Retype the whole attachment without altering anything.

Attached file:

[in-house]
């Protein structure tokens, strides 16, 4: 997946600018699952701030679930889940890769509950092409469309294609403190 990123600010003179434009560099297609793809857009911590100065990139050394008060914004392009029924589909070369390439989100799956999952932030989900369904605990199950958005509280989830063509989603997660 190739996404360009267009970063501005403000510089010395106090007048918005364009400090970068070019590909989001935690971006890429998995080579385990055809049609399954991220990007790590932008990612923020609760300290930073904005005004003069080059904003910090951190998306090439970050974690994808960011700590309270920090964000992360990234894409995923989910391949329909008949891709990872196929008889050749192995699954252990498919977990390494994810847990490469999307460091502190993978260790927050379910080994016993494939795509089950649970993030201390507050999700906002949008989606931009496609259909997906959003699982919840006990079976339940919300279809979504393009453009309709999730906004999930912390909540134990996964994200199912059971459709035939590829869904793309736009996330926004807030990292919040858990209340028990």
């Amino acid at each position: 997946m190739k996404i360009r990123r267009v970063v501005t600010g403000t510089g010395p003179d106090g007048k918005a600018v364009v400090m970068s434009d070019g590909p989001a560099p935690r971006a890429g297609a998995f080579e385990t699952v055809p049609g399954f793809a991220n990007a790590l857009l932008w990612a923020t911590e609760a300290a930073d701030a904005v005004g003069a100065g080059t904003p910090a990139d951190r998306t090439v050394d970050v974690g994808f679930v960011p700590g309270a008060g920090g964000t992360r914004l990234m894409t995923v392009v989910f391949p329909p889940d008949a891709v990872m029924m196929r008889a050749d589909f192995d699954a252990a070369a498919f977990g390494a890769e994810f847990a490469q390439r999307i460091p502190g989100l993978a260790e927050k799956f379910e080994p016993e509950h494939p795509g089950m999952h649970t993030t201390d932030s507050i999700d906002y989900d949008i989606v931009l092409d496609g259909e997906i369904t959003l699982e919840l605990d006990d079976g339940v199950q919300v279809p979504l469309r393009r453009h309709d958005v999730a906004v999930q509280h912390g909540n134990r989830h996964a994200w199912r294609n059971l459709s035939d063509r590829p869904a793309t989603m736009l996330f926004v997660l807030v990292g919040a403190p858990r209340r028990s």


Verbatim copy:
[in-house]
């Protein structure tokens, strides 16, 4: 997946600018699952701030679930889940890769509950092409469309294609403190 990123600010003179434009560099297609793809857009911590100065990139050394008060914004392009029924589909070369390439989100799956999952932030989900369904605990199950958005509280989830063509989603997660 190739996404360009267009970063501005403000510089010395106090007048918005364009400090970068070019590909989001935690971006890429998995080579385990055809049609399954991220990007790590932008990612923020609760300290930073904005005004003069080059904003910090951190998306090439970050974690994808960011700590309270920090964000992360990234894409995923989910391949329909008949891709990872196929008889050749192995699954252990498919977990390494994810847990490469999307460091502190993978260790927050379910080994016993494939795509089950649970993030201390507050999700906002949008989606931009496609259909997906959003699982919840006990079976339940919300279809979504393009453009309709999730906004999930912390909540134990996964994200199912059971459709035939590829869904793309736009996330926004807030990292919040858990209340028990």
């Amino acid at each position: 997946m190739k996404i360009r990123r267009v970063v501005t600010g403000t510089g010395p003179d106090g007048k918005a600018v364009v400090m970068s434009d070019g590909p989001a560099p935690r971006a890429g297609a998995f080579e385990t699952v055809p049609g399954f793809a991220n990007a790590l857009l932008w990612a923020t911590e609760a300290a930073d701030a904005v005004g003069a100065g080059t904003p910090a990139d951190r998306t090439v050394d970050v974690g994808f679930v960011p700590g309270a008060g920090g964000t992360r914004l990234m894409t995923v392009v989910f391949p329909p889940d008949a891709v990872m029924m196929r008889a050749d589909f192995d699954a252990a070369a498919f977990g390494a890769e994810f847990a490469q390439r999307i460091p502190g989100l993978a260790e927050k799956f379910e080994p016993e509950h494939p795509g089950m999952h649970t993030t201390d932030s507050i999700d906002y989900d949008i989606v931009l092409d496609g259909e997906i369904t959003l699982e919840l605990d006990d079976g339940v199950q919300v279809p979504l469309r393009r453009h309709d958005v999730a906004v999930q509280h912390g909540n134990r989830h996964a994200w199912r294609n059971l459709s035939d063509r590829p869904a793309t989603m736009l996330f926004v997660l807030v990292g919040a403190p858990r209340r028990s």